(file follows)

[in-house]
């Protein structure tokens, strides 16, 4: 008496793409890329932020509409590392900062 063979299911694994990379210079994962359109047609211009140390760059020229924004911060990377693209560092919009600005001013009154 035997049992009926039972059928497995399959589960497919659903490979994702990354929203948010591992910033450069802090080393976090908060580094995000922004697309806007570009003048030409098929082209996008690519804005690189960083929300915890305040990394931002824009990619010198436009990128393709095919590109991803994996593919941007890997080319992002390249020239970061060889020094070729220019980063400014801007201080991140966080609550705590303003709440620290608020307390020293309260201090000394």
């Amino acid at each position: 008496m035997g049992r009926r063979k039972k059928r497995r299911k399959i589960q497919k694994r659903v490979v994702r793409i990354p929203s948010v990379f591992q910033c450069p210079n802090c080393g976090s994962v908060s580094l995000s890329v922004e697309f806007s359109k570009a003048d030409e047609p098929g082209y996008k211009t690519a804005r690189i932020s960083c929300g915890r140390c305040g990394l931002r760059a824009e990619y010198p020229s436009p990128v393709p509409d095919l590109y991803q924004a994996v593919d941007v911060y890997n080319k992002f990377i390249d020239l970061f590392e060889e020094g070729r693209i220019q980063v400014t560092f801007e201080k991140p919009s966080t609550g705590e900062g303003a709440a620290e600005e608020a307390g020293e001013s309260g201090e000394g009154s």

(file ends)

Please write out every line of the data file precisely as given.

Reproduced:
[in-house]
């Protein structure tokens, strides 16, 4: 008496793409890329932020509409590392900062 063979299911694994990379210079994962359109047609211009140390760059020229924004911060990377693209560092919009600005001013009154 035997049992009926039972059928497995399959589960497919659903490979994702990354929203948010591992910033450069802090080393976090908060580094995000922004697309806007570009003048030409098929082209996008690519804005690189960083929300915890305040990394931002824009990619010198436009990128393709095919590109991803994996593919941007890997080319992002390249020239970061060889020094070729220019980063400014801007201080991140966080609550705590303003709440620290608020307390020293309260201090000394």
């Amino acid at each position: 008496m035997g049992r009926r063979k039972k059928r497995r299911k399959i589960q497919k694994r659903v490979v994702r793409i990354p929203s948010v990379f591992q910033c450069p210079n802090c080393g976090s994962v908060s580094l995000s890329v922004e697309f806007s359109k570009a003048d030409e047609p098929g082209y996008k211009t690519a804005r690189i932020s960083c929300g915890r140390c305040g990394l931002r760059a824009e990619y010198p020229s436009p990128v393709p509409d095919l590109y991803q924004a994996v593919d941007v911060y890997n080319k992002f990377i390249d020239l970061f590392e060889e020094g070729r693209i220019q980063v400014t560092f801007e201080k991140p919009s966080t609550g705590e900062g303003a709440a620290e600005e608020a307390g020293e001013s309260g201090e000394g009154s």